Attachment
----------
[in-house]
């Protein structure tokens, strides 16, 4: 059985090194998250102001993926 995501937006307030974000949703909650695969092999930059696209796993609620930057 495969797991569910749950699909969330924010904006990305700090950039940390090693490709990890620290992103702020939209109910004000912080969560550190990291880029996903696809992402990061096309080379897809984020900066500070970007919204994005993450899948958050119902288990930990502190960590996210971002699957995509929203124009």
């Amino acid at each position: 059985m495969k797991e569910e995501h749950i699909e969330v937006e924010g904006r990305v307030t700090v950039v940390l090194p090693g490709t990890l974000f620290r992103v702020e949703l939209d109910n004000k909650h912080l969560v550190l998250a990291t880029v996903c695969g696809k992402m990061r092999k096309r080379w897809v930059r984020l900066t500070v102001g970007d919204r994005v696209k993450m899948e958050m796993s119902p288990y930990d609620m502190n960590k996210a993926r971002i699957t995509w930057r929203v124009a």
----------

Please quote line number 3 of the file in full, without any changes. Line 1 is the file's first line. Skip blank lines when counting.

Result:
């Amino acid at each position: 059985m495969k797991e569910e995501h749950i699909e969330v937006e924010g904006r990305v307030t700090v950039v940390l090194p090693g490709t990890l974000f620290r992103v702020e949703l939209d109910n004000k909650h912080l969560v550190l998250a990291t880029v996903c695969g696809k992402m990061r092999k096309r080379w897809v930059r984020l900066t500070v102001g970007d919204r994005v696209k993450m899948e958050m796993s119902p288990y930990d609620m502190n960590k996210a993926r971002i699957t995509w930057r929203v124009a």